An old electrical system may also lead you to thousands in rewiring costs. While you are more likely to find outdated and degraded wiring in an older place, this issue isn’t exclusive to old homes. Therefore, it is essential to ask about the wiring in any house you look into.

Unprotected Outlets

One thing you want to check for is if the house is surge protected. A rise in electrical power can hit your home and travel through the wires to your appliances. If this instance happens and you don’t have a surge protector, it can completely burn your devices, making them obsolete. Without a surge protector, your house’s electricity and appliances are vulnerable.

If the house you are looking at is not surge protected, that’s ok, as it is an easy fix. You can easily have a whole-house surge protector hard-wired to your breaker by a licensed electrician.

Limited Outlet Quantity

As you view potential homes, look around and note how many outlets are available. A standard room should have anywhere from four to six outlets. If you notice less, the low outlet availability may become a problem for you as your house may not be able to meet your electrical requirements. In this case you may require the help of an electrician to install more outlets to fit your needs.

Ghost Switches

Knowing if there are any ghost switches in the house is always helpful. A ghost switch is an outlet connected to a light switch. This switch is excellent for lighting of all kinds as you can control the electricity with a switch rather than having to plug something in or turn it on continuously. When moving in, you don’t want to waste any time in confusion over a switch that seems to do nothing. Knowing if there are ghost switches in the house will be very helpful especially when mapping out your lighting.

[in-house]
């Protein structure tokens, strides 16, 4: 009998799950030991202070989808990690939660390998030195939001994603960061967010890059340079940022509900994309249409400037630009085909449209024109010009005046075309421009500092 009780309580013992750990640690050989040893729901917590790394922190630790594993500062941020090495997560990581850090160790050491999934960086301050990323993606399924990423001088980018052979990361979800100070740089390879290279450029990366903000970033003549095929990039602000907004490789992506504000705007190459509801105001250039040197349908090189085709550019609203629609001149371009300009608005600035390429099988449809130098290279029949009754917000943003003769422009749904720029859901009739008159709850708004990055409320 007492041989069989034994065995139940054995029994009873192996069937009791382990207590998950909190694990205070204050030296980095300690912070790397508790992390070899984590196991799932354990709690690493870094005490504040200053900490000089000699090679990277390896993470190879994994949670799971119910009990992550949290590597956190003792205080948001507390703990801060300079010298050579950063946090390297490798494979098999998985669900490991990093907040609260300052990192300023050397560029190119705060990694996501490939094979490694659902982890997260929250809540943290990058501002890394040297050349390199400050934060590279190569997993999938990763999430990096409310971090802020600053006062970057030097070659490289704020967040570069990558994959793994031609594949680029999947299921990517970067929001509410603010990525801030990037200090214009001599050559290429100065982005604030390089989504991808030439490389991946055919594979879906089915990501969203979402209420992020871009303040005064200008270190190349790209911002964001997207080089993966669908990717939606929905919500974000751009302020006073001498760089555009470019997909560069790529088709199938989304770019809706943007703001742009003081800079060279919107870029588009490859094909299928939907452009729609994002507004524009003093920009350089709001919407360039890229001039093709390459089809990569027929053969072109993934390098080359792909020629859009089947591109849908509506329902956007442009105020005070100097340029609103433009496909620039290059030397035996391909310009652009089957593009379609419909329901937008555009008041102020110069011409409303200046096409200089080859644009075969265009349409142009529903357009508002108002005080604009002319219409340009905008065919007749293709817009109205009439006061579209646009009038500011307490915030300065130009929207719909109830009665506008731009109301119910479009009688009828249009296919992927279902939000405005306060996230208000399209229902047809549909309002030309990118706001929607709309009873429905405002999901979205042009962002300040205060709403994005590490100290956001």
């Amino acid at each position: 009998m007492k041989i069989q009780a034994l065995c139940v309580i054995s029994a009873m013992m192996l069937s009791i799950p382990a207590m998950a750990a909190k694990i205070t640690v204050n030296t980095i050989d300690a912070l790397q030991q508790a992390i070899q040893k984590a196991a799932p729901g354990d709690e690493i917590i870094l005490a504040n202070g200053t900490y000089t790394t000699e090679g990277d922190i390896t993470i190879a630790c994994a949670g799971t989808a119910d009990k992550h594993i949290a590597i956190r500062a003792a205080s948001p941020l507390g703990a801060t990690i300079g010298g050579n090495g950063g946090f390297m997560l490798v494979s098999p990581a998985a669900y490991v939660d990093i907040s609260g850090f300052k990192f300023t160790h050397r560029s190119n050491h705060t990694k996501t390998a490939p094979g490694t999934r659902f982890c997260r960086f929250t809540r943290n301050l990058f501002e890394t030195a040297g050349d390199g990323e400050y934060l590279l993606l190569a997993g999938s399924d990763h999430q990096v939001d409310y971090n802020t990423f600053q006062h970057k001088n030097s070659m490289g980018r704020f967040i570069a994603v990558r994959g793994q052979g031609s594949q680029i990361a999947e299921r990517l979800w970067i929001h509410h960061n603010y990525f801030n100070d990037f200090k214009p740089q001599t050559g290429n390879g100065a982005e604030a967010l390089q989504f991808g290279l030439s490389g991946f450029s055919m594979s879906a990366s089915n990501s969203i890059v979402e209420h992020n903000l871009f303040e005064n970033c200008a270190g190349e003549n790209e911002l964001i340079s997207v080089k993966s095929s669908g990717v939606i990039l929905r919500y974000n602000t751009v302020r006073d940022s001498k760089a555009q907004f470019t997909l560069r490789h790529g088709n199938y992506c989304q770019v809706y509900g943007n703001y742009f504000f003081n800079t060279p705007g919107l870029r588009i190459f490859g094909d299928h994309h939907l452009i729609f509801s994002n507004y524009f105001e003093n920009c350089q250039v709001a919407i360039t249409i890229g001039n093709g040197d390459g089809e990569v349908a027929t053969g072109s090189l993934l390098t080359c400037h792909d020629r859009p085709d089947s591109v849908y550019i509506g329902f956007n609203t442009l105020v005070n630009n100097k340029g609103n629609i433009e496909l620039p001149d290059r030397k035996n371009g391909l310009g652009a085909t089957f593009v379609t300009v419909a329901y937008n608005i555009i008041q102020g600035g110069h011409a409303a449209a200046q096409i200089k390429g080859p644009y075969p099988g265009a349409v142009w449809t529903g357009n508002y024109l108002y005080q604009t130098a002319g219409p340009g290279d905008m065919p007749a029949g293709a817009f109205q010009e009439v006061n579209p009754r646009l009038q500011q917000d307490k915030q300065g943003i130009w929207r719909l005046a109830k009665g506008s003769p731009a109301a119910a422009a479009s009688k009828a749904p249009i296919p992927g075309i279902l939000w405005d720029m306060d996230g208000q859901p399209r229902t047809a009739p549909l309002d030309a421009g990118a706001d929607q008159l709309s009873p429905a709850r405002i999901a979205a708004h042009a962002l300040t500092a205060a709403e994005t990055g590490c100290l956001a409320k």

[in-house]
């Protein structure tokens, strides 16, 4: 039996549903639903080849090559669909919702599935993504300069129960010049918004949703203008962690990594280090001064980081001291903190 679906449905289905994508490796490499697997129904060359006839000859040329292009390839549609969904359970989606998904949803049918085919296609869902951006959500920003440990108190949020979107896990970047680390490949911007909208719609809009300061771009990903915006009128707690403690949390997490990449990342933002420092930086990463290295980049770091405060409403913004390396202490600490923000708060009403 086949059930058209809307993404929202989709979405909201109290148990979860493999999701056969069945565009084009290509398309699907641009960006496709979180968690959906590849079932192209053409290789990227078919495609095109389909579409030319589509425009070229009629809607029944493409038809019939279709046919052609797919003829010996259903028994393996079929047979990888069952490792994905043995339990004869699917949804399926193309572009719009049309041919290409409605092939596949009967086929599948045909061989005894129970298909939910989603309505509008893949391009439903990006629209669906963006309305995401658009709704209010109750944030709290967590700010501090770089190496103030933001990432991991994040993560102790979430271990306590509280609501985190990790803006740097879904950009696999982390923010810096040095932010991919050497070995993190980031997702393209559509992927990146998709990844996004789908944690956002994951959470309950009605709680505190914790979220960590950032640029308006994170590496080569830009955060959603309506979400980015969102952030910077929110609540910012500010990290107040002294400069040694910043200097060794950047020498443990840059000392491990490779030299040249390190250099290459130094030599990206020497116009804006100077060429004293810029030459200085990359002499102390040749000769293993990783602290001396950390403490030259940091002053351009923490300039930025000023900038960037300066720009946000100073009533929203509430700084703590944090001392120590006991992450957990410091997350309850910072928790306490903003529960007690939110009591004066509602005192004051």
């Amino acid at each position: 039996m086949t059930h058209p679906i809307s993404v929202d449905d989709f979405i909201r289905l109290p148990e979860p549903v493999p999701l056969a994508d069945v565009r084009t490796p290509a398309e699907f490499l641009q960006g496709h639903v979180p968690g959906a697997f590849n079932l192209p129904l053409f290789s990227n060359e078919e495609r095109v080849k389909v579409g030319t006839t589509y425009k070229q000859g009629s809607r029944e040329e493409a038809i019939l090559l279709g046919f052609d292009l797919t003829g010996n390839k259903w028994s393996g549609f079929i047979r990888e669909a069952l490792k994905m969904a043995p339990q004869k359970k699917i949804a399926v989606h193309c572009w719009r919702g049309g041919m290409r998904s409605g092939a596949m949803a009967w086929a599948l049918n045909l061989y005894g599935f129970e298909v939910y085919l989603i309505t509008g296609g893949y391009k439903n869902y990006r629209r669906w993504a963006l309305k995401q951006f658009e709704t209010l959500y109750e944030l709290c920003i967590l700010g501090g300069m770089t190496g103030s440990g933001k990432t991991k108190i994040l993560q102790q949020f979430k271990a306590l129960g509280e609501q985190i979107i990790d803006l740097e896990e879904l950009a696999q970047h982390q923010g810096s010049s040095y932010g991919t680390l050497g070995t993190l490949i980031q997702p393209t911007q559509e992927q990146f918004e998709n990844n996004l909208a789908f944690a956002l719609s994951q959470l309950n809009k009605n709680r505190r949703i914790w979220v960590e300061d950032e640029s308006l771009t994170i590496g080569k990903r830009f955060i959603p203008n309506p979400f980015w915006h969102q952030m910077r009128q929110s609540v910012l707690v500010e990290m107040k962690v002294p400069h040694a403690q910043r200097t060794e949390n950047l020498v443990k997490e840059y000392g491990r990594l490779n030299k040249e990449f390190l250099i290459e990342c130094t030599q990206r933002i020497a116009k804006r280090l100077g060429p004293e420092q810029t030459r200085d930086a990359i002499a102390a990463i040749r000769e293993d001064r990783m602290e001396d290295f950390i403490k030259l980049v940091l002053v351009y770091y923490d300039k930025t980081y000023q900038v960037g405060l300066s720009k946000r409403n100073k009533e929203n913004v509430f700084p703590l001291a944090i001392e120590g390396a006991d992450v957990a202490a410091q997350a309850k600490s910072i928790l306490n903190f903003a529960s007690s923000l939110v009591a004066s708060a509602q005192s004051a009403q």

Permitted Construction

With home renovation being so popular, it’s smart to access the city permits and check for any remodeling done to the property as the current owner may not know the house’s entire history. If you plan on doing renovations yourself, acquiring permits is especially important. Keep in mind that even the permits of a home may not be able to show you everything.

Remodeling requires specific permits to proceed. However, with many home renovators doing it themselves, you may purchase a house that has had work done without any permits. If that’s the case, it is also imperative to have an electrician inspect the electrical systems to ensure everything is up to code.

Have An Electrical Inspection

One of the most critical electrical considerations when buying a home is the electrical safety of your potential home. There can be many issues lurking within the walls and wiring of the house, some of which can lead to serious fire hazards. Due to this risk, it is essential to have an electrical inspection before signing a contract, especially if you are serious about purchasing the house.

If you are looking for a trusted and licensed electrician to inspect your potential home in the Lowcountry of South Carolina, then Live Oak Electrical Services is the company for you. We will thoroughly inspect and inform you of any risks and danger so that you will know what it takes to make the electrical system safe and up to code.